Apr 25, 2013 - Issue 514

 BlackCommentator.com Cover Story: Homeland Terrorism - Not an Excuse for Demagoguery By Rosa Santos, BC Guest Commentator

My sense of justice and compassion for the victims of violence is precisely why I feel I have to say something. The United States, in general, and the Boston community in particular, experienced not just a threat to their safety but an actual attack on their security; an attack against individuals, families and communities the moment that the two bombs went off at the Boston Marathon on the afternoon of April 15, 2013. The 9/11 attack in New York as well as the Sandy Hook massacre in Newtown, CT, among others, flung affected communities and the United States into a sense of chaos, insecurity, grief and anger. No one, in their right mind, would declare it is not so.

Coming from a Third World country, I am quite familiar with the face of terrorism.  My country experienced it in the Philippine-American War (1899-1911), in the form of naked aggression against my people by the government of the United States.  It has continued to this day through low intensity conflict strategies,  joint US-Philippines military exercises, and  extra judicial killings of Filipino activists (and civilians), blatantly ignored by the US government and objectively supported by their ally, the government of the Philippines. I am tempted to say to the people of the United States: “So now you know how it feels when you are under siege”. I had this similar reaction during the 9/11 attack. I reigned in these feeling out of respect to those who have fallen during these violent events.  And I did not want my sentiments to be misunderstood, as if I were somehow cavalier regarding the loss of life.  I am anything but.

The reaction of Bostonians as well as New Yorkers was that “We shall overcome” and that “we would come together and let this not defeat us. We are strong!” And yes, it is reasonable for people of the United States to fight, even violently, to eliminate their source of insecurity.

And so, Boston was shut down and the law enforcers did their best to capture the suspect for the sake of the community’s security and well-being. It was emotional and even dramatic as the news unfolded minute by minute. As expected, the city’s sense of insecurity came to an end with the death of the older “terrorist” and the capture of the younger brother. The citizens of Boston as well as the rest of the United States  cheered in relief and applauded the law enforcers.  I shared a sense of relief that the suspects were no longer running free.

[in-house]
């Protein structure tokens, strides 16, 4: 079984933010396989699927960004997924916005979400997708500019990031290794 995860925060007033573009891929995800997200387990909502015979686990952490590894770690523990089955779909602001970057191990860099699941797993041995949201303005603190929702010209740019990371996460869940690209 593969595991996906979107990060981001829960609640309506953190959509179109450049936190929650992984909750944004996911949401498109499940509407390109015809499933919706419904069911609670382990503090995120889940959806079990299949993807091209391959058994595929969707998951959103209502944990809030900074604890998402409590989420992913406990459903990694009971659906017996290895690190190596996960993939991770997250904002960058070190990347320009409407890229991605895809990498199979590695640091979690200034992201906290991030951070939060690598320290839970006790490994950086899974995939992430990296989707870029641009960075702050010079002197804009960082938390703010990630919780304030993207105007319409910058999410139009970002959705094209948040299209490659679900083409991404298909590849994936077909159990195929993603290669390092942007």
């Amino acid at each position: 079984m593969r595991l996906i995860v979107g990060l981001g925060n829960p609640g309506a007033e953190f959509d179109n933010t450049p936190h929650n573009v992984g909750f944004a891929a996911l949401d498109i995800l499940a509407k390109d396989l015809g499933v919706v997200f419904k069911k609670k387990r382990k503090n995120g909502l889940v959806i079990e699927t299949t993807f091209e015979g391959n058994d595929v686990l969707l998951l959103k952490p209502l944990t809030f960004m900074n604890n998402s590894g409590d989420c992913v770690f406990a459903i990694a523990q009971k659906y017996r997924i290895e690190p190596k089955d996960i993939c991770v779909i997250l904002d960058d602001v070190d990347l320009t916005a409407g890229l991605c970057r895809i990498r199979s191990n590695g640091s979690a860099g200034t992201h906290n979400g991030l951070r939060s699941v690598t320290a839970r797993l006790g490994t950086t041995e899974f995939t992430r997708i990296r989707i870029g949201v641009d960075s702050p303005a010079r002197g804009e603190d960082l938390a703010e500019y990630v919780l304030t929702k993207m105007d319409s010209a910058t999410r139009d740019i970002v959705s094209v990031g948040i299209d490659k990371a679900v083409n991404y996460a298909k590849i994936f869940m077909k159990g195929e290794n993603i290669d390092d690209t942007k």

Yet, I had to wonder when would the people of the United States realize that a similar scenario is also happening continuously in Syria, Gaza, Philippines, Nicaragua and other parts of the world, and has been for a very long time now. Communities in these countries are under siege, often from death squads, paramilitaries and also government troops, frequently supported by the United States government.  These communities have every right to protect themselves and resist the aggression against them. Yet this resistance and the efforts to protect themselves against what terrorizes them has been met by more aggression from the U.S. and made worse by labeling them as terrorists for defending their homeland against foreign invasion. Before anyone tries to dismiss my arguments as allegedly excusing terrorists, let me be quite clear that nothing stated here negates the threat from terrorists, i.e., those who use military means against civilians in order to advance political purposes. The question in this case is: Who terrorizes whom?

My point, and one that may be difficult for many people to address at this moment, is that the people of Boston, or the rest of the United States are not alone in their sense of insecurity. There are more people out there who are under threat or in actual warfare for not just a week but for years now. The challenge is for the people of the United States to look beyond themselves and see what is on the other side of the world and the role of their own government in fostering violence and hatred locally and globally. Reducing violence and terrorism is a two-way process. 

This is a complicated moment.  It is a moment of relief but also a moment to reflect.  Americans should not allow bigotry, labeling and racism to rule their judgment of what is just and compassionate. It will be quite easy in the coming days, weeks and months, for demagoguery to prevail; to return to the Islamophobic attacks, suggesting that all terrorists are Muslim, as if no one ever heard the name Timothy McVeigh.  It will be easy to blind ourselves to the terrorism that takes place overseas, often with the support of our own government.

As a community struggles to overcome terrorism from the outside, so must this cultivate a culture that is just and compassionate inside of their own walls and radiating among those gathered at the edge.

BlackCommentator.com Guest Commentator, Rosa Santos, is a former human rights activist from the Philippines who knows all too well about terror having had half of her relatives killed or 'disappeared' during the US-supported Marcos dictatorship. Contact Ms. Santos.